Laura Romaniello / Equinox Staff

Erin McNemar

Managing Executive Editor

Music is something that has been a part of my life for as long as I can remember. It seemed like almost every time I went out shopping with my family, I would get a new CD. I loved nothing more than coming home from school, putting a CD in my sticker-covered CD player and dancing around my room until I could barely breathe. As I got older, my CD collection began to pile up and and vary in several different genes.

My junior year of high school, as some of the retro fashions began to come back in style, I decided I really wanted a record player. That year for Christmas, it was the only thing I asked for. Once the morning of December 25 finally arrived, it was like I was five again, experiencing the magic and excitement of ripping into gifts. And there it was; my very own record player accompanied with vinyl versions of my favorite CDs. After that day, I found myself listening to more and more records, and just like my CD pile grew, so did my records.

I’ve heard time and time again that people believe that listening to music on a record is much better than listening on CD. But why is that? After listening to some of my favorite albums on both vinyls and CDs, I think I have come to prefer the sound if them on vinyl. When listening to a record, there is this certain sound to it, a kind of sound that I can only hear on vinyl. It’s so unique to that way of listening to it, that whenever I hear it, it fills me with happiness. Additionally, I have come to prefer vinyl because it’s not just buying a CD; it’s a full blown experience. Finding the perfect little record store is already exciting enough, but then finding that Fleetwood Mac album you have been dying to listen to the way it was supposed to be heard is almost magical.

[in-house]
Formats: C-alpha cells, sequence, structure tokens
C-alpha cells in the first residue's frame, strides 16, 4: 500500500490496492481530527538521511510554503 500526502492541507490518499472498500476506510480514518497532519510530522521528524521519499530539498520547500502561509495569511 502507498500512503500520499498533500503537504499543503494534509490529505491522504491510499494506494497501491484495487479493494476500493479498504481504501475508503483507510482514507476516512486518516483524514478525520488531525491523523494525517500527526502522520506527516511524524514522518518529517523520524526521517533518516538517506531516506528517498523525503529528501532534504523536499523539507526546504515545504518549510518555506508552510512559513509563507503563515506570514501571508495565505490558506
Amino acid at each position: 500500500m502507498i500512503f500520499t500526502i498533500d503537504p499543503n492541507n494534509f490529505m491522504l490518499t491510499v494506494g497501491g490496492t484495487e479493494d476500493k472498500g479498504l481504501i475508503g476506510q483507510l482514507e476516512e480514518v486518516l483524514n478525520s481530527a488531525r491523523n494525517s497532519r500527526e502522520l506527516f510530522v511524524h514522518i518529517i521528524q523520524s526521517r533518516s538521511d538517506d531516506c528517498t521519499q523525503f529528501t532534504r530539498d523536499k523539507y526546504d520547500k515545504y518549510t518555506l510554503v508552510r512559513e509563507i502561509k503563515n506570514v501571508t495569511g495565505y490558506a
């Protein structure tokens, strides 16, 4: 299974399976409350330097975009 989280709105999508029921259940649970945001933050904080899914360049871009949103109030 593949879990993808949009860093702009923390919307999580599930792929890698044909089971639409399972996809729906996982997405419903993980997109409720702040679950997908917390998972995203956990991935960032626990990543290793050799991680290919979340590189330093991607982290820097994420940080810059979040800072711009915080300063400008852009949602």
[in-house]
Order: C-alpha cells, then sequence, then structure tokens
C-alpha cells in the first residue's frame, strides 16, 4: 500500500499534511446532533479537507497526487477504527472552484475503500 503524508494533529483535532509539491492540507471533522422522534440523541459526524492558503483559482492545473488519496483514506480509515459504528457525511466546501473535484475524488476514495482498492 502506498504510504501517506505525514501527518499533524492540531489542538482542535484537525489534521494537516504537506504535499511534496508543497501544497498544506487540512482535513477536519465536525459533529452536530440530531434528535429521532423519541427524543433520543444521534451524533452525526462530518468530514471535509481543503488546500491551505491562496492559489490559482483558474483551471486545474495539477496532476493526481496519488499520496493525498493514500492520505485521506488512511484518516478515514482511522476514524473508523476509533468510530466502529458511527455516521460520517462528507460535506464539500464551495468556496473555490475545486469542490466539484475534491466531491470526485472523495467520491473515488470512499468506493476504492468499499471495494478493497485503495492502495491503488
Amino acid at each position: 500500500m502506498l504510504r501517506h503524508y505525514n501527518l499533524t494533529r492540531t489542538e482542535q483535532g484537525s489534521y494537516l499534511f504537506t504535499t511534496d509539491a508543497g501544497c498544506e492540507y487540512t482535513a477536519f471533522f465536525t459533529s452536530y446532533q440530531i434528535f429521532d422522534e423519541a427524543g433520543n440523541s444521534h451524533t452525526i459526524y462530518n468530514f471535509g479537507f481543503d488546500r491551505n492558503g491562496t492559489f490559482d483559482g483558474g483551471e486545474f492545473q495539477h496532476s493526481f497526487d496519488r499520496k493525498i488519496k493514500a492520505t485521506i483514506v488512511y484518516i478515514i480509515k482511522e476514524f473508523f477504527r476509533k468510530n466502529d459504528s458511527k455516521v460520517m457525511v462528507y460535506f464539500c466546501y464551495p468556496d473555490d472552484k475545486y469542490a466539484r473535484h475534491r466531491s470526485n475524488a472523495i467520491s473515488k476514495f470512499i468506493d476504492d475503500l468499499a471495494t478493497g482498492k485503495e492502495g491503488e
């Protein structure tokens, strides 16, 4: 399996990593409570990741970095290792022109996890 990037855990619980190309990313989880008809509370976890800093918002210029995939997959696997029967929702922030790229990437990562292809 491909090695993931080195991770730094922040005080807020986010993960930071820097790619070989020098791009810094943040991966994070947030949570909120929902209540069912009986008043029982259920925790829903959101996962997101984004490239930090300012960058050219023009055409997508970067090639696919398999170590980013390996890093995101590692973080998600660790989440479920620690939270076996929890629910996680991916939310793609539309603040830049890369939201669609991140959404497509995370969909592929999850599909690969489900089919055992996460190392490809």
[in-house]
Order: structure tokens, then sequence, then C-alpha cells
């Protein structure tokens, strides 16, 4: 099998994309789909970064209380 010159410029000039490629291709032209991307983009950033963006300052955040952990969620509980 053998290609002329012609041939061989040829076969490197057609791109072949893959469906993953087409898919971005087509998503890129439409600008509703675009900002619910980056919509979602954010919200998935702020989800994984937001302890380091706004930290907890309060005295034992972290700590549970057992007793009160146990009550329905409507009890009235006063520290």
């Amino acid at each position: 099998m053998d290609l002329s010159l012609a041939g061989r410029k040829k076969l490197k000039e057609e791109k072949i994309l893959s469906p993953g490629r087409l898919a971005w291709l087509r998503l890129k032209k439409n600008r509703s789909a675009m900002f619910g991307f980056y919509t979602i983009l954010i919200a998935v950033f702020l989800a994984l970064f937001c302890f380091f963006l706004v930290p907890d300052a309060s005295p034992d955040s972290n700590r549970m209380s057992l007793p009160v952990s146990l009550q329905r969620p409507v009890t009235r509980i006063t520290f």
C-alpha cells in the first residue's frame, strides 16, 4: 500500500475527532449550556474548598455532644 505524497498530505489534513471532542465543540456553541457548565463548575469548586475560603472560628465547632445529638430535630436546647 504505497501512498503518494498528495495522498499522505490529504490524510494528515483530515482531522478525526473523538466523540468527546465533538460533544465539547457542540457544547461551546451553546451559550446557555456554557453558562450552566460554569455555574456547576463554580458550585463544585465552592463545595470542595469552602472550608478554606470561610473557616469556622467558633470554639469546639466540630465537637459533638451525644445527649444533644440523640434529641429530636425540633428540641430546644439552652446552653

While many believe vinyl sounds better, an article by Vox makes the argument that there is no reason it should. Records cannot use modern editing the way that CDs can. “There are built-in problems with using vinyl as a data encoding mechanisms that have no CD equivalent. Vinyl is physically limited by the fact that records have to be capable of being played without skipping or causing distortion. That both limits the dynamic range—the difference between the loudest and softest note—and the range of pitches (or “frequencies”) you can hear,” Vox said.

Yes, the article does have a point. While CDs possess the technology to virtually make the singer and instruments sounds perfect, it’s unauthentic. With records, you are able to really hear what the music sounds like to a point that it’s almost like a history lesson. Vinyls give us this little window into the past which may not seem like much, but I find it absolutely incredible.

Don’t get me wrong, I’m still always down to put on one of my old CDs and jam out, but there’s something about listening to a vinyl that is almost indescribable.

  

Erin McNemar can be contacted at

emcnemar@kscequinox.com